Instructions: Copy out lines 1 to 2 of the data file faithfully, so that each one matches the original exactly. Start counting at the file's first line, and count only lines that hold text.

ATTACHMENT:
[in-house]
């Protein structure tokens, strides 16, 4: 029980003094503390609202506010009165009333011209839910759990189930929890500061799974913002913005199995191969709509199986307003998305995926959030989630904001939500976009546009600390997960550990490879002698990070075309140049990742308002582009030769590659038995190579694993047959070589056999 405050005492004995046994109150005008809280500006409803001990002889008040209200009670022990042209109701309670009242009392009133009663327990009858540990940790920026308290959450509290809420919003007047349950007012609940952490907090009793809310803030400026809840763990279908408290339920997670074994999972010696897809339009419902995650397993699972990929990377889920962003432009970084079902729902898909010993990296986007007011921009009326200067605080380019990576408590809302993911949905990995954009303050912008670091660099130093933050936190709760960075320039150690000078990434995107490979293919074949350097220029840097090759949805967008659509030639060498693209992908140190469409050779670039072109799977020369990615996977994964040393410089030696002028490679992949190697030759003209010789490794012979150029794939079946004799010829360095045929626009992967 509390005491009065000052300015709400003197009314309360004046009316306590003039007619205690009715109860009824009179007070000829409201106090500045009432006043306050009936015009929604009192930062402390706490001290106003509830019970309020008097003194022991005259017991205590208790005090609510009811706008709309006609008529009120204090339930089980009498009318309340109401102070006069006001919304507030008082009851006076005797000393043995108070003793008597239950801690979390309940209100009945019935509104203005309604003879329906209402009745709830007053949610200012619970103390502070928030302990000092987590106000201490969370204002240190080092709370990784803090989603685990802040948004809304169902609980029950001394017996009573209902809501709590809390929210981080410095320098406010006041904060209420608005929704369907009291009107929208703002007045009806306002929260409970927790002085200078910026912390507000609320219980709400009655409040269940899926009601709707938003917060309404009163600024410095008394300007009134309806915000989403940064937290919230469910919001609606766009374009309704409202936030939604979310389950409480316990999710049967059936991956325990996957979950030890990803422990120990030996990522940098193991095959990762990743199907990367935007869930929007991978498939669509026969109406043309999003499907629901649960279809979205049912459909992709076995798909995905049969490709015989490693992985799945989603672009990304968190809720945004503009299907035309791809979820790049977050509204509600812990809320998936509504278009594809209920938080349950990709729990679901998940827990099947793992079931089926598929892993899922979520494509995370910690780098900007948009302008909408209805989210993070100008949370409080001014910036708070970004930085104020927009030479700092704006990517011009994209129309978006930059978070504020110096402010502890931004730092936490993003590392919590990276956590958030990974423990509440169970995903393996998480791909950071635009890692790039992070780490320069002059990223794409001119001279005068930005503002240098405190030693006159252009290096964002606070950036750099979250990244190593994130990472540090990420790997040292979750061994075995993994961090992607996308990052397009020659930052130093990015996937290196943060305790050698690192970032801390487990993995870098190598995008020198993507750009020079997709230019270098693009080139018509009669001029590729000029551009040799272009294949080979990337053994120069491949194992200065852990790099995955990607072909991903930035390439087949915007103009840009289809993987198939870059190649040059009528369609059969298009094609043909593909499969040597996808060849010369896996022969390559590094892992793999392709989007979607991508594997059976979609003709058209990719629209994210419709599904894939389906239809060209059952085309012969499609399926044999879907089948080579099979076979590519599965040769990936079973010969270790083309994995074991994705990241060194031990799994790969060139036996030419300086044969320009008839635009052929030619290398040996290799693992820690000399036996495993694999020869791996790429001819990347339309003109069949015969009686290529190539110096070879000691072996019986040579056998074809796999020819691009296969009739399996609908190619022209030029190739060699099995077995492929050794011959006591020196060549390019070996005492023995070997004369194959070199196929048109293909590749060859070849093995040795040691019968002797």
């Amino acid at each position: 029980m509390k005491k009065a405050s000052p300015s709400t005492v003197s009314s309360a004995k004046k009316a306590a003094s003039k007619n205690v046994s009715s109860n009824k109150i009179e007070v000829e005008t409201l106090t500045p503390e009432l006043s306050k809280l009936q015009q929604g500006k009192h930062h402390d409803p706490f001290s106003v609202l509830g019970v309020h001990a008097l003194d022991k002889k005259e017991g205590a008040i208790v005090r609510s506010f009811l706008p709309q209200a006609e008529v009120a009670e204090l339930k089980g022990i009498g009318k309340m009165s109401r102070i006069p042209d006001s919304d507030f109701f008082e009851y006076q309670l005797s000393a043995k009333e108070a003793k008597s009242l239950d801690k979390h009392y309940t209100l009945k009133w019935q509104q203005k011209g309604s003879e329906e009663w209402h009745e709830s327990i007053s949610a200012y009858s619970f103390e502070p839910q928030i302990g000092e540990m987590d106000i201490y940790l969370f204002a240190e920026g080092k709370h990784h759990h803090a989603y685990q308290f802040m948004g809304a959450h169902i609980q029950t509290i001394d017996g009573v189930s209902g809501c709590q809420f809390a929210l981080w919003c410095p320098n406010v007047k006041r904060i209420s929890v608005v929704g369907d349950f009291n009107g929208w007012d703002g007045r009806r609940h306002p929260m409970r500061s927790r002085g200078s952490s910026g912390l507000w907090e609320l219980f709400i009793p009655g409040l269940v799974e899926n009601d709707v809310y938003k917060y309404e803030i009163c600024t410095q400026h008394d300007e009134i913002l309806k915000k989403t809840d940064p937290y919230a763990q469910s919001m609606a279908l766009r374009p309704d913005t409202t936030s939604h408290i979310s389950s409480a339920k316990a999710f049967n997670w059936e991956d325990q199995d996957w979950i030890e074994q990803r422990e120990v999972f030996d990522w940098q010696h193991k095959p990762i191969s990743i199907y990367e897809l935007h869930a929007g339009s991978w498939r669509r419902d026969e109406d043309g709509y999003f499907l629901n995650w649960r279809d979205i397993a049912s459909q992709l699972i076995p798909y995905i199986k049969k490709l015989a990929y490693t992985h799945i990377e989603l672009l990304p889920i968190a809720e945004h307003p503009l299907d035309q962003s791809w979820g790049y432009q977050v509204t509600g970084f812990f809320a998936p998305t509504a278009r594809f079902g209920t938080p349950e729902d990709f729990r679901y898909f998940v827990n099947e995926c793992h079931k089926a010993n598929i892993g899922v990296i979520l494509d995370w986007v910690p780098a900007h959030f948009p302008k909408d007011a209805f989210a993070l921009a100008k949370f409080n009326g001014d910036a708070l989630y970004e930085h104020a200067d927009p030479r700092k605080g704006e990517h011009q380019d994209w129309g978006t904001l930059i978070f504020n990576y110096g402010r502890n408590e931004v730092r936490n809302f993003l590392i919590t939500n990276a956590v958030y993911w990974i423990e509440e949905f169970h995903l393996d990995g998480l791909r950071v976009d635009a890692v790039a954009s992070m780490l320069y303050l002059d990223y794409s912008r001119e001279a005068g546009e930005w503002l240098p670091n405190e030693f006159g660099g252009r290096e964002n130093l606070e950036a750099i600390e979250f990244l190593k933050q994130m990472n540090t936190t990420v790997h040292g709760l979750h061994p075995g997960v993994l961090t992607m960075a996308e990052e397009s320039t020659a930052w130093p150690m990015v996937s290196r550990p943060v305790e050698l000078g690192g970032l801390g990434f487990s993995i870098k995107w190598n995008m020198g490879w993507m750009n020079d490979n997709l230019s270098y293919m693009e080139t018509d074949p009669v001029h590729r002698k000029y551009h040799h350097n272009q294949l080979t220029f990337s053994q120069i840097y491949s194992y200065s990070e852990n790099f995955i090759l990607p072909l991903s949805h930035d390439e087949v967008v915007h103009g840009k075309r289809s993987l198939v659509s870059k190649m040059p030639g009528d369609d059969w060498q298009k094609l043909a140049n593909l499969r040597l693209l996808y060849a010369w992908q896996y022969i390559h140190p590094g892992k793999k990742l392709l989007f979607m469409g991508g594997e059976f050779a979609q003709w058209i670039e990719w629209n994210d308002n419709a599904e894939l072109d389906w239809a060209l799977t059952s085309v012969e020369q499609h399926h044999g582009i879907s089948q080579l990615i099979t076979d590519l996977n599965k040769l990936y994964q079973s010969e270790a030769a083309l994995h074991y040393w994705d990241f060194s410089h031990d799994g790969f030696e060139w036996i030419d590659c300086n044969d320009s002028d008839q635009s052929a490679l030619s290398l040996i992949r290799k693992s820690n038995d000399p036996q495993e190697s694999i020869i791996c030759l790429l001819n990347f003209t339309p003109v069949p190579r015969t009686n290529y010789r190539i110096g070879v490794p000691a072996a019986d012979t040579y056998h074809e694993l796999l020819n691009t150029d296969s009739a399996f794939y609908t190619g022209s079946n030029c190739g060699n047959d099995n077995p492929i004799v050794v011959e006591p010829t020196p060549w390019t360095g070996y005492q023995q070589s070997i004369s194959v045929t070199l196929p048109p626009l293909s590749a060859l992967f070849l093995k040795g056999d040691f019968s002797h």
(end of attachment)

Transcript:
[in-house]
């Protein structure tokens, strides 16, 4: 029980003094503390609202506010009165009333011209839910759990189930929890500061799974913002913005199995191969709509199986307003998305995926959030989630904001939500976009546009600390997960550990490879002698990070075309140049990742308002582009030769590659038995190579694993047959070589056999 405050005492004995046994109150005008809280500006409803001990002889008040209200009670022990042209109701309670009242009392009133009663327990009858540990940790920026308290959450509290809420919003007047349950007012609940952490907090009793809310803030400026809840763990279908408290339920997670074994999972010696897809339009419902995650397993699972990929990377889920962003432009970084079902729902898909010993990296986007007011921009009326200067605080380019990576408590809302993911949905990995954009303050912008670091660099130093933050936190709760960075320039150690000078990434995107490979293919074949350097220029840097090759949805967008659509030639060498693209992908140190469409050779670039072109799977020369990615996977994964040393410089030696002028490679992949190697030759003209010789490794012979150029794939079946004799010829360095045929626009992967 509390005491009065000052300015709400003197009314309360004046009316306590003039007619205690009715109860009824009179007070000829409201106090500045009432006043306050009936015009929604009192930062402390706490001290106003509830019970309020008097003194022991005259017991205590208790005090609510009811706008709309006609008529009120204090339930089980009498009318309340109401102070006069006001919304507030008082009851006076005797000393043995108070003793008597239950801690979390309940209100009945019935509104203005309604003879329906209402009745709830007053949610200012619970103390502070928030302990000092987590106000201490969370204002240190080092709370990784803090989603685990802040948004809304169902609980029950001394017996009573209902809501709590809390929210981080410095320098406010006041904060209420608005929704369907009291009107929208703002007045009806306002929260409970927790002085200078910026912390507000609320219980709400009655409040269940899926009601709707938003917060309404009163600024410095008394300007009134309806915000989403940064937290919230469910919001609606766009374009309704409202936030939604979310389950409480316990999710049967059936991956325990996957979950030890990803422990120990030996990522940098193991095959990762990743199907990367935007869930929007991978498939669509026969109406043309999003499907629901649960279809979205049912459909992709076995798909995905049969490709015989490693992985799945989603672009990304968190809720945004503009299907035309791809979820790049977050509204509600812990809320998936509504278009594809209920938080349950990709729990679901998940827990099947793992079931089926598929892993899922979520494509995370910690780098900007948009302008909408209805989210993070100008949370409080001014910036708070970004930085104020927009030479700092704006990517011009994209129309978006930059978070504020110096402010502890931004730092936490993003590392919590990276956590958030990974423990509440169970995903393996998480791909950071635009890692790039992070780490320069002059990223794409001119001279005068930005503002240098405190030693006159252009290096964002606070950036750099979250990244190593994130990472540090990420790997040292979750061994075995993994961090992607996308990052397009020659930052130093990015996937290196943060305790050698690192970032801390487990993995870098190598995008020198993507750009020079997709230019270098693009080139018509009669001029590729000029551009040799272009294949080979990337053994120069491949194992200065852990790099995955990607072909991903930035390439087949915007103009840009289809993987198939870059190649040059009528369609059969298009094609043909593909499969040597996808060849010369896996022969390559590094892992793999392709989007979607991508594997059976979609003709058209990719629209994210419709599904894939389906239809060209059952085309012969499609399926044999879907089948080579099979076979590519599965040769990936079973010969270790083309994995074991994705990241060194031990799994790969060139036996030419300086044969320009008839635009052929030619290398040996290799693992820690000399036996495993694999020869791996790429001819990347339309003109069949015969009686290529190539110096070879000691072996019986040579056998074809796999020819691009296969009739399996609908190619022209030029190739060699099995077995492929050794011959006591020196060549390019070996005492023995070997004369194959070199196929048109293909590749060859070849093995040795040691019968002797």